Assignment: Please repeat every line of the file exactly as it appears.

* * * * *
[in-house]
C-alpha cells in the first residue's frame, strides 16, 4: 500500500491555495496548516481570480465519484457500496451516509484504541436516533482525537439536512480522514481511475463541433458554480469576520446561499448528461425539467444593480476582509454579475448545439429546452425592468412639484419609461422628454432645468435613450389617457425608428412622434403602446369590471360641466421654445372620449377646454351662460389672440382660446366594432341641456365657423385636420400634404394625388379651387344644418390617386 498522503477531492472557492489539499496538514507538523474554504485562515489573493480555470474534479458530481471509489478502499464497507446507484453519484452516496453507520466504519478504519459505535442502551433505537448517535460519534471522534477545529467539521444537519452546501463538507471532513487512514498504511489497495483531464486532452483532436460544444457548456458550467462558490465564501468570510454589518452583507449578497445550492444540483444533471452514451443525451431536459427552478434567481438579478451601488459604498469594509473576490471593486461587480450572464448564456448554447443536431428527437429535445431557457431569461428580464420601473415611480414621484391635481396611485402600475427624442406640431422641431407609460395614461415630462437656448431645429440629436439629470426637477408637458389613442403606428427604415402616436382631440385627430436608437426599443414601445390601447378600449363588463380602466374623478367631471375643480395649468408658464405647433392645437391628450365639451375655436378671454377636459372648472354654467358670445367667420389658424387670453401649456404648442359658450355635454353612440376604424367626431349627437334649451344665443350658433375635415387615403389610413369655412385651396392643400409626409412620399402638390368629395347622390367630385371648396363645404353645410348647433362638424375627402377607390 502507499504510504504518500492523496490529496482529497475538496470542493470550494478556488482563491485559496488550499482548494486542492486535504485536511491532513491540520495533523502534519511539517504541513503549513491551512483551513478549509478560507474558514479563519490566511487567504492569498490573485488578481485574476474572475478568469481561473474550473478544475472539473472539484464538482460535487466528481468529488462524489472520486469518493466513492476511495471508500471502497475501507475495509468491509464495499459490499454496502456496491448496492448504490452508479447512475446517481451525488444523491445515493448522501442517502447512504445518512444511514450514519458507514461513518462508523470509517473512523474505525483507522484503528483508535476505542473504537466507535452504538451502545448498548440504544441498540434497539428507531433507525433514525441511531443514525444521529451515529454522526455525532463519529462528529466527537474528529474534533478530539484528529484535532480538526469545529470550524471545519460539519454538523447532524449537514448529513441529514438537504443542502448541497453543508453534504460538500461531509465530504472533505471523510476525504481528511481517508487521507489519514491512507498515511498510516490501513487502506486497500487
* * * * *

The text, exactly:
[in-house]
C-alpha cells in the first residue's frame, strides 16, 4: 500500500491555495496548516481570480465519484457500496451516509484504541436516533482525537439536512480522514481511475463541433458554480469576520446561499448528461425539467444593480476582509454579475448545439429546452425592468412639484419609461422628454432645468435613450389617457425608428412622434403602446369590471360641466421654445372620449377646454351662460389672440382660446366594432341641456365657423385636420400634404394625388379651387344644418390617386 498522503477531492472557492489539499496538514507538523474554504485562515489573493480555470474534479458530481471509489478502499464497507446507484453519484452516496453507520466504519478504519459505535442502551433505537448517535460519534471522534477545529467539521444537519452546501463538507471532513487512514498504511489497495483531464486532452483532436460544444457548456458550467462558490465564501468570510454589518452583507449578497445550492444540483444533471452514451443525451431536459427552478434567481438579478451601488459604498469594509473576490471593486461587480450572464448564456448554447443536431428527437429535445431557457431569461428580464420601473415611480414621484391635481396611485402600475427624442406640431422641431407609460395614461415630462437656448431645429440629436439629470426637477408637458389613442403606428427604415402616436382631440385627430436608437426599443414601445390601447378600449363588463380602466374623478367631471375643480395649468408658464405647433392645437391628450365639451375655436378671454377636459372648472354654467358670445367667420389658424387670453401649456404648442359658450355635454353612440376604424367626431349627437334649451344665443350658433375635415387615403389610413369655412385651396392643400409626409412620399402638390368629395347622390367630385371648396363645404353645410348647433362638424375627402377607390 502507499504510504504518500492523496490529496482529497475538496470542493470550494478556488482563491485559496488550499482548494486542492486535504485536511491532513491540520495533523502534519511539517504541513503549513491551512483551513478549509478560507474558514479563519490566511487567504492569498490573485488578481485574476474572475478568469481561473474550473478544475472539473472539484464538482460535487466528481468529488462524489472520486469518493466513492476511495471508500471502497475501507475495509468491509464495499459490499454496502456496491448496492448504490452508479447512475446517481451525488444523491445515493448522501442517502447512504445518512444511514450514519458507514461513518462508523470509517473512523474505525483507522484503528483508535476505542473504537466507535452504538451502545448498548440504544441498540434497539428507531433507525433514525441511531443514525444521529451515529454522526455525532463519529462528529466527537474528529474534533478530539484528529484535532480538526469545529470550524471545519460539519454538523447532524449537514448529513441529514438537504443542502448541497453543508453534504460538500461531509465530504472533505471523510476525504481528511481517508487521507489519514491512507498515511498510516490501513487502506486497500487